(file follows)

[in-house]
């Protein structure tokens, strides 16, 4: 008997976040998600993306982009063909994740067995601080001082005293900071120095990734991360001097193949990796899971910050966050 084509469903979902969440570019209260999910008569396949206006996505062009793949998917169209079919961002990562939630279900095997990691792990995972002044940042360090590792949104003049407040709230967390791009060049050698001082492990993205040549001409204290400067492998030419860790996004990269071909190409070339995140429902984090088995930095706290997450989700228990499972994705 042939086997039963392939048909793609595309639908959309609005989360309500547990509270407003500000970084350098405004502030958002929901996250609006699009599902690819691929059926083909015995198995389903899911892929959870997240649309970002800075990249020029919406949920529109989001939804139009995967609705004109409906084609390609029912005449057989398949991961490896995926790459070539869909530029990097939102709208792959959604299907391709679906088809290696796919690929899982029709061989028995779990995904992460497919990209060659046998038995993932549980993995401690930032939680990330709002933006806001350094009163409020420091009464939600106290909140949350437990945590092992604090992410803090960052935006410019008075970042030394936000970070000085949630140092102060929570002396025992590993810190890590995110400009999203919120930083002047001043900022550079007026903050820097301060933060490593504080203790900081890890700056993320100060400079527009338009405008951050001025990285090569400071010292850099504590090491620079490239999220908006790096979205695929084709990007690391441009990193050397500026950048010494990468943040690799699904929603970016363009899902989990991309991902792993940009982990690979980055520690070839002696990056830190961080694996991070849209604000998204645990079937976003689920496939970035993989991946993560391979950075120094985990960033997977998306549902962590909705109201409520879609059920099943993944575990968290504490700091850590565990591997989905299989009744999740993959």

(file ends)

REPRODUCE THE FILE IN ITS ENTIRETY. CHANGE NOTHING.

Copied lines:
[in-house]
């Protein structure tokens, strides 16, 4: 008997976040998600993306982009063909994740067995601080001082005293900071120095990734991360001097193949990796899971910050966050 084509469903979902969440570019209260999910008569396949206006996505062009793949998917169209079919961002990562939630279900095997990691792990995972002044940042360090590792949104003049407040709230967390791009060049050698001082492990993205040549001409204290400067492998030419860790996004990269071909190409070339995140429902984090088995930095706290997450989700228990499972994705 042939086997039963392939048909793609595309639908959309609005989360309500547990509270407003500000970084350098405004502030958002929901996250609006699009599902690819691929059926083909015995198995389903899911892929959870997240649309970002800075990249020029919406949920529109989001939804139009995967609705004109409906084609390609029912005449057989398949991961490896995926790459070539869909530029990097939102709208792959959604299907391709679906088809290696796919690929899982029709061989028995779990995904992460497919990209060659046998038995993932549980993995401690930032939680990330709002933006806001350094009163409020420091009464939600106290909140949350437990945590092992604090992410803090960052935006410019008075970042030394936000970070000085949630140092102060929570002396025992590993810190890590995110400009999203919120930083002047001043900022550079007026903050820097301060933060490593504080203790900081890890700056993320100060400079527009338009405008951050001025990285090569400071010292850099504590090491620079490239999220908006790096979205695929084709990007690391441009990193050397500026950048010494990468943040690799699904929603970016363009899902989990991309991902792993940009982990690979980055520690070839002696990056830190961080694996991070849209604000998204645990079937976003689920496939970035993989991946993560391979950075120094985990960033997977998306549902962590909705109201409520879609059920099943993944575990968290504490700091850590565990591997989905299989009744999740993959």